These expansions contain cylindrical chambers facing towards the breech, each one having inside it a sphere which is caused, by pressure from an internal spring, to project from a smaller hole in the walls and, when the breech block is closed, said spring penetrates inside a concave niche in the sides of the breech keeping the breech block closed against accidental opening.
FIG. 1. An outside perspective view of the pistol.
FIG. 2. Detail of breech block coupling seen in cross section.
FIG. 3. Detail of breech block coupling onto the breech.
FIG. 4. Longitudinal section view of the pistol uncocked.
FIG. 5. Longitudinal section view of the pistol cocked.
FIG. 6. Longitudinal section view of the piston with the breech block locked.
FIG. 7. Longitudinal section view of the pistol after the explosion and before automatic return of projectile.
FIG. 8. Longitudinal section view of the pistol during the extraction stage.
The pistol comprises the breech 10, hand grip 11, barrel 12 all built from a single piece of metal. The breech in turn comprises the cylindrical explosion chamber 16 in which the cartridge 15 with base 31 is placed, the cylindrical compression chamber 17 coaxial with and having a bigger diameter than the first chamber, the cylindrical expansion chamber 18 which has a much larger diameter. The posterior end 20 of the rod-shaped captive projectile 19 comprising the disk-shaped head 21 and the tubular extremity 22 with cylindrical hole 23 and tip 97, are housed in the chamber 17 where there is a small amount of play. Chambers 16, 17, 18 are coaxial.
The nylon barrel casing 24 fits inside chamber 18 and is further held in place by the raised edge 25 of the barrel 12, said casing being slightly tapered towards the inside of the barrel.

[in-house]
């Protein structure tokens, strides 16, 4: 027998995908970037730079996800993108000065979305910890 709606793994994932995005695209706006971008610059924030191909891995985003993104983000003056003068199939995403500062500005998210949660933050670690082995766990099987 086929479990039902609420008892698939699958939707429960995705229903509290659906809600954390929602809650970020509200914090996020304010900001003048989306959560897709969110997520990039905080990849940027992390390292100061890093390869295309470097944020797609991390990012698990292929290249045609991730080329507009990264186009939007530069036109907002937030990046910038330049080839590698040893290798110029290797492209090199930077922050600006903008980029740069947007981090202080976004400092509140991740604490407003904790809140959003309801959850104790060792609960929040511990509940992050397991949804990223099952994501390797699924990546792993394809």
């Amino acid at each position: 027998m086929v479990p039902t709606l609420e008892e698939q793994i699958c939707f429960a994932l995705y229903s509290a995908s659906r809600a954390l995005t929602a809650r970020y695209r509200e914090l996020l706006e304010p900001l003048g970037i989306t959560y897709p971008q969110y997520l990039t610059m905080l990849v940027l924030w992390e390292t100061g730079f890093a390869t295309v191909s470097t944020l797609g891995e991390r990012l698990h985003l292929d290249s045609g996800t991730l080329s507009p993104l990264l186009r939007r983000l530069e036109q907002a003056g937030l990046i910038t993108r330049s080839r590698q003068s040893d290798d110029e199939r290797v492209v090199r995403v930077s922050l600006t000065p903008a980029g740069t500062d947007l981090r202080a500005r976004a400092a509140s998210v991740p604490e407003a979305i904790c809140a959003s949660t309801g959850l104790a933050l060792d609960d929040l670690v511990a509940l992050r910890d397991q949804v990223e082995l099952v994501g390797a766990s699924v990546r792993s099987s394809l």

The internal diameter of the barrel casing is slightly larger than that of the disk-shaped head 21 of the projectile. The breech also has cylindrical chamber 26 for the extractor 27 to which the extraction tooth 28 is fixed, sunk in a niche 29 made for it in the wall 30 of the breech.
The barrel has rounded external threading 32, easy to clean and keep free from rust.
The breech has at its top a pair 33 of longitudinal projections with which to articulate, round the pin 34 of the breech block 13, by means of the ear-shaped projection 77 on the breech block, said projection being placed between the first two.
Lower down there is the niche 35 with tooth 36 which fits into tooth 39 of the lever 37 of the breech block. Said lever articulates on the moveable pin 38 supported by the breech block and comprises the posterior head 40 for fitting onto the percussion pin, the convex ridge 41 to be pressed by the trigger, as will be explained, and the tang 42 with pin 43 for working the cylindrical spiral spring 44 placed in chamber 45 of the breech block.
The lower extremity of the spring is guided and held by the head 46 of the plate 47, inserted within a corresponding posterior seat in the breech block, and is fixed by the ring nut 48 of the percussion pin 50, which ring nut penetrates inside a special hole 49 in the plate itself.
The percussion pin 50, lodged in the chamber 56 of the breech block, comprises the small cylindrical rod 51 with percussion tip 52 and the fixed disk 53 where a cylindrical spiral compression spring 54 reacts and fits against the inside of the ring nut 48 which screws into the threaded seat 55 of the breech block.
The manual pulling ring 57 is applied to the rod 51 through the transversal hole 56.
The barrel 12 is extended in length by means of the barrel casing 60 with its inside threading 61 for screwing onto the external thread 32 of the barrel.
In the flat end 62 of the barrel casing there is a central hole 63 through which the front part 22 of the projectile 19 comes out when the cartridge has exploded.
On part 22 of the projectile the disk-shaped nylon bushing 64 is inserted, its external diameter being practically the same as the internal one of the barrel casing 60, destined to fit against the external edge of the barrel 12 and the four disk-shaped foam polyurethane pads 65, 66, 67, 68 in the middle of which is interposed the thin elastic disk 69 made of rigid polyurethane whose outside diameter is practically the same as the internal one of the barrel casing 60.
In the middle of disk 69 a hole 101 is made having a diameter smaller than the external constant diameter of the front part 22 of the rod-shaped projectile and therefore said rod becomes fixed into the hole with a slight effort. There is a cavity in the hand grip 11 suitable for receiving the oblong body 70 articulated on the pin 71.